WhatsApp is the new “it” app for smartphones.
It’s a messaging application, designed so that users can send text and voice messages to other smartphones, without paying SMS rates. It was developed by two programmers from Yahoo!, and over 20 billion (that with a “b”) messages have been sent since the application was released.
Installing and using WhatsApp is easy, and the method is the same regardless of the kind of smartphone. It’s available for Android, Windows Mobile, Blackberry and Nokia Symbian. To download the app, simply go to the WhatApp website on your smart phone, click on the “Download” tab in the top menu bar, and then click the first link on the page. The website will see what kind of phone you have, and then prompt you to download the correct application. Once the download finishes, click on the app to prompt installation. WhatsApp will get your phone number as it installs, so it automatically knows who you are.
Alternatively, Android, Windows and iPhone users can do a search for the apps name in their respective app stores. WhatsApp is free to install, and the free trial lasts for a full year. After a year, WhatsApp costs $0.99 a year to stay functional. The fee is currently WhatsApp’s only revenue stream, and advertisements are never served on the app.
Once the app is downloaded and installed, setup is a cinch. Open the application, and then open the “favorites” menu (labeled “contacts” on Android devices). It will automatically check your phone’s contact list, and the phone numbers of other WhatsApp users will appear on the list. If someone doesn’t appear, simply add their phone number to your contacts, open the application, and then refresh the menu to make the number appear.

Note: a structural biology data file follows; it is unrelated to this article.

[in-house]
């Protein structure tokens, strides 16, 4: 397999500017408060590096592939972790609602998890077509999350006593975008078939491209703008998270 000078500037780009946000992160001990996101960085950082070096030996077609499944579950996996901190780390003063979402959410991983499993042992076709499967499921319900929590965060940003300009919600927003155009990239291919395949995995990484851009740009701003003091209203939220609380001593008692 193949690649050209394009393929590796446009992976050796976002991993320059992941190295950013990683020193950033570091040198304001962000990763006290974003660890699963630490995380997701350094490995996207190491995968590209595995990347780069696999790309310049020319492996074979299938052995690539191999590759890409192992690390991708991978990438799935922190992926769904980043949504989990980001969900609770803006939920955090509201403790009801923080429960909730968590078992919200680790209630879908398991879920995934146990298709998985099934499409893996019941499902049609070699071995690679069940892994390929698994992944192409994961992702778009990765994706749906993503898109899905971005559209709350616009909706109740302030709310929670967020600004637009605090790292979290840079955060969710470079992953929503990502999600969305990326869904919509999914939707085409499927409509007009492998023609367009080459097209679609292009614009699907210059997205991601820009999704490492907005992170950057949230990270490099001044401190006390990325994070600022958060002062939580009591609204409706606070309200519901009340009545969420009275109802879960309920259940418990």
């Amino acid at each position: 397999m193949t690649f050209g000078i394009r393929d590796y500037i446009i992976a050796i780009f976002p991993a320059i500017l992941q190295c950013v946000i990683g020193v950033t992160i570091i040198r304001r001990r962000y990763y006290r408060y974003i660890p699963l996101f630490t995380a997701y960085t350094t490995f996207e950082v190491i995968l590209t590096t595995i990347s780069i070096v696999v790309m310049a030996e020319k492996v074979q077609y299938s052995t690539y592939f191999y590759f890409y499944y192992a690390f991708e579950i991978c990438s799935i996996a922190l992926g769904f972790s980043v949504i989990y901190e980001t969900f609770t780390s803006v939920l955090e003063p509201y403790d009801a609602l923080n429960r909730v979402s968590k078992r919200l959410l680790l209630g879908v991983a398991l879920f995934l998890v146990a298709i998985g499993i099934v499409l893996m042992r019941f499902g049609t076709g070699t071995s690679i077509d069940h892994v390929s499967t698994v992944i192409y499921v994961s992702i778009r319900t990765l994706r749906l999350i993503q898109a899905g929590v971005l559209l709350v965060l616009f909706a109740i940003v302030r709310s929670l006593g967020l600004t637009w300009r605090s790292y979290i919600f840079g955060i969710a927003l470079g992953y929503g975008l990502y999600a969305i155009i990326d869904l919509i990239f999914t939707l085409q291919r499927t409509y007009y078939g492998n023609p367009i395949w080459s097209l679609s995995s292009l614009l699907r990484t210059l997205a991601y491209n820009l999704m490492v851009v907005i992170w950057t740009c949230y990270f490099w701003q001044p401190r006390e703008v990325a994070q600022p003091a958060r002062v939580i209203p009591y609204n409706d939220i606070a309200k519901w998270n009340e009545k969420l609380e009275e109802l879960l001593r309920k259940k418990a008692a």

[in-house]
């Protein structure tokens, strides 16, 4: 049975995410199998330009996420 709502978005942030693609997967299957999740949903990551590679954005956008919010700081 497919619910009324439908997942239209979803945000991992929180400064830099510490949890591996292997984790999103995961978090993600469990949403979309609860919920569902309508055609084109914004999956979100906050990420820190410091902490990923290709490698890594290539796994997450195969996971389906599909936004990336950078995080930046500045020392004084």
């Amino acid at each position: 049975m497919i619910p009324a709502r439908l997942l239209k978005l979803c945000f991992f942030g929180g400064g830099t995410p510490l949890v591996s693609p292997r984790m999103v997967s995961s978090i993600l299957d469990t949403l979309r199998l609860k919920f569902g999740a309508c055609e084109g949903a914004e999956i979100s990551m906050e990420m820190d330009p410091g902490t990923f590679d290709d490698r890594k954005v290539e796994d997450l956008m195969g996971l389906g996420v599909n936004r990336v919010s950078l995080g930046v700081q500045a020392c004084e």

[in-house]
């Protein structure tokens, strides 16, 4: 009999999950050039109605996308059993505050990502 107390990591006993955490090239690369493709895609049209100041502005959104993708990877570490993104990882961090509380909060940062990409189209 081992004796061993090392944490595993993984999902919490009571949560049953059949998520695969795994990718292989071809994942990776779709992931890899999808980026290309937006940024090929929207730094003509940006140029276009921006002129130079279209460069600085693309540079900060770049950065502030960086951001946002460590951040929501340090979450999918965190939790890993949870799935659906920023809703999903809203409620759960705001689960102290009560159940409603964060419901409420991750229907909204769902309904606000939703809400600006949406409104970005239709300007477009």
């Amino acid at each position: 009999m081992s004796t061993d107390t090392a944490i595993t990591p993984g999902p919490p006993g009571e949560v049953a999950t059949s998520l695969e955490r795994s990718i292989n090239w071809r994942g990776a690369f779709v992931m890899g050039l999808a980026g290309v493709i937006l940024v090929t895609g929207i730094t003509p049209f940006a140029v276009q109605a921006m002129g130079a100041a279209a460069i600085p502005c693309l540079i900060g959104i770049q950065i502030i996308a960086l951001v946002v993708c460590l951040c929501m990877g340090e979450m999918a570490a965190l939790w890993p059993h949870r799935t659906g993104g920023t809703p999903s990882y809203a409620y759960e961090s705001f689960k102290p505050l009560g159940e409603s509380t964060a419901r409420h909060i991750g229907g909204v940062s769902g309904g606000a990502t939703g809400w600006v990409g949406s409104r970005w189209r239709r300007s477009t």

Both parties must have WhatsApp installed for their name to appear in the favorites menu. WhatsApp is designed to communicate between users rather than their devices, and it’s that feature that allows it to avoid costing as much as an SMS. If a contact doesn’t already have WhatsApp installed, their number will not appear until they install it, and users won’t be able to use WhatsApp to communicate with them. Once the app is installed, however, they will show up in the favorites the next time the app is refreshed.
WhatsApp has the capability to do more than just send text messages. As a chat service, it can handle up to 50 participants in a single group chat. It can also be used to leave voice messages, share media, and transfer data. Note, however, that although using WhatsApp doesn’t count as an SMS when it comes to charges on the phone bill, every message sent by WhatsApp is made up of data, and the user is charged for that data, making the app especially useful for unlimited data plans.
The beauty in WhatsApp is in its design. The creators have made it as simple as possible for the user to install, with an intuitive interface. It is still being actively developed, so certain bugs may crop up (it doesn’t work in Uzbekistan, for some reason), but their website has a number of well-documented solutions, and they’re constantly improving.